spatial pattern of the evolving village. .

However, architecture re-emerges with new expressions, what could also
be called as a new evolution of architecture with a new spirit enthused
by an advent of industrial synergism. What emerges after this is all
that is recorded as a history of architecture between the periods from
Renaissance to Post modernism through the contemporary phase. The
architects are searching and seeking forms of architecture that are
unique to their own way of thinking. This practice started with our
Master architects, such as, Walter Gropius, Le Corbusier, Oscar Nimeyer,
Alvar Aalto, Frank Lloyd Wright, and Mies Van Der Rohe etc., who
experimented with new industrial building materials to give expressions
to the building materials with a typical mark of their own personality.
Now with an inheritance of these modern examples of the new
technological age, students of architecture in various educational
institutions are inspired to study their works as a part of their
curriculum. An impressionistic imprint of the works of Masters on the
minds of the young students is just a natural acceptance of their ideas
in their studio works.

In the new corporate culture of multi-nationalism, prospering commercial
economy, the emergence of Malls and new ways of entertainment, Styles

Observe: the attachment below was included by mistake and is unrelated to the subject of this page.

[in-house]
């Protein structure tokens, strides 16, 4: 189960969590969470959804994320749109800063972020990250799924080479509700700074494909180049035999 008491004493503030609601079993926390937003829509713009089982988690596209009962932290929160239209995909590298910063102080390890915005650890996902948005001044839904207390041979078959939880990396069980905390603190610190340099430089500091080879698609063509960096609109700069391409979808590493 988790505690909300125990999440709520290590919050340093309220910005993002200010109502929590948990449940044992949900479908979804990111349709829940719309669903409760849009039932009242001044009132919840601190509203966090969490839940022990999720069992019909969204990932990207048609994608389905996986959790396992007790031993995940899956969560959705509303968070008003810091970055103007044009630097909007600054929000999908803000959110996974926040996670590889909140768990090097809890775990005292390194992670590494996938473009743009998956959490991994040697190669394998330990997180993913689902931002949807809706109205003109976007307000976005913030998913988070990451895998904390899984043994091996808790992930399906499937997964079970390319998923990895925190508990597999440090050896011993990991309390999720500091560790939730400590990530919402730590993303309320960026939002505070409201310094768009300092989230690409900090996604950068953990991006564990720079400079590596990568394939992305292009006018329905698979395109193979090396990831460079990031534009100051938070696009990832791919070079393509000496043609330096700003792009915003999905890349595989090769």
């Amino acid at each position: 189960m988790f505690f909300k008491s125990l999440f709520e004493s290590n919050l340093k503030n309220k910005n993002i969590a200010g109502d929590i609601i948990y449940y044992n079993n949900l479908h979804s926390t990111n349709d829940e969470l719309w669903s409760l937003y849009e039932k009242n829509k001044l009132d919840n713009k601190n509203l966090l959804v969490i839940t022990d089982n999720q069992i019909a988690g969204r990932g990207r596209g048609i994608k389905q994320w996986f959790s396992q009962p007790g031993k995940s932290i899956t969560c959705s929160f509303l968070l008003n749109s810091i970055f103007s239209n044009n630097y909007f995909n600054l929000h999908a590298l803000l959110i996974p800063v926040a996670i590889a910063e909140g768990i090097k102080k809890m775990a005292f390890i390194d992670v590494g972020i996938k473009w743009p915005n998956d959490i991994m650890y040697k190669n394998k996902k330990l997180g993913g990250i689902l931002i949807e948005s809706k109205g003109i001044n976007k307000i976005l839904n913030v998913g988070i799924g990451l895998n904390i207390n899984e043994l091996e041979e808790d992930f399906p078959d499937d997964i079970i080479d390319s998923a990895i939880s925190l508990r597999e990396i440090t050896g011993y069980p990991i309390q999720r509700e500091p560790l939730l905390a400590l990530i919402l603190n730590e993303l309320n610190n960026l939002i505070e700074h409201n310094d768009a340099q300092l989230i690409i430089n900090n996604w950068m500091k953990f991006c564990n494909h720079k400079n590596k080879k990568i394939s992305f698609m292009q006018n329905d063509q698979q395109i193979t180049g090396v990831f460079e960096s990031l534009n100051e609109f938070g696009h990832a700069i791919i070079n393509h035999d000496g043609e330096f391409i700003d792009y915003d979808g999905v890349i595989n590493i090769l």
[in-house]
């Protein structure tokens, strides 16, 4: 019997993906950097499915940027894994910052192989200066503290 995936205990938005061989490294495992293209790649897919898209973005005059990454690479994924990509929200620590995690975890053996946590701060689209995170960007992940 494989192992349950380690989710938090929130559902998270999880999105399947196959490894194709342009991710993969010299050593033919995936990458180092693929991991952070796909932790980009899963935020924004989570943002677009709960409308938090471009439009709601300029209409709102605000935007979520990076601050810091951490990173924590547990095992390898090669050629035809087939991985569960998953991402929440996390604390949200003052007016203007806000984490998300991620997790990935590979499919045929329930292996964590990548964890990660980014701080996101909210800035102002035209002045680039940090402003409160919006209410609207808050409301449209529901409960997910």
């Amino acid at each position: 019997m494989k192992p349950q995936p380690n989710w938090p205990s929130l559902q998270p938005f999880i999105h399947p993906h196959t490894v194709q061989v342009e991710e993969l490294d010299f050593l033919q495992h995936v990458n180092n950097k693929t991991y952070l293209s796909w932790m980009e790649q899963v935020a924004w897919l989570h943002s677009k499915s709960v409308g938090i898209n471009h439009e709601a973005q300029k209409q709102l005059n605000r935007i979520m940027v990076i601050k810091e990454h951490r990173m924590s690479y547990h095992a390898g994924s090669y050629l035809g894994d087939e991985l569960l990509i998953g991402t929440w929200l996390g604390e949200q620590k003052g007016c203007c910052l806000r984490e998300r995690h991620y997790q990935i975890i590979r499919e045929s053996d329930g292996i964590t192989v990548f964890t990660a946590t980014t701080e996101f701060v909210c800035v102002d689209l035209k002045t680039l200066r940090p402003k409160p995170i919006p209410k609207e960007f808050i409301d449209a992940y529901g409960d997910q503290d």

and Fashions have all contributed to their requirements of architecture
that specifically enhances the signature value of the activity that
promotes a symbolic identity of it. It is here where architecture,
howsoever good or symbolic it may be, is absolutely going astray. In
fact, architecture is only relevant to the promoters’ commercial or
economic aspirations and not to people or the place. How can one think
of all glass building in a hot climate, or a totally sealed building in
a hot-humid climate. We must not live on an argument that what
architecture ignores can be compensated by the use of Technology or
industrial products, such as air conditioners (hot or cold) and air
exhausts etc. One is made to believe that architecture is a ‘ Product’
to look at from various angles and distances and that necessarily puts
it on priority to be treated as an artistically designed ‘ Form’ that
sells. I think these trends must be reversed before architects offices
become ‘Design Parlors’ rather than professional design offices. We have
not been able to get out of the stigmatic designation of architects as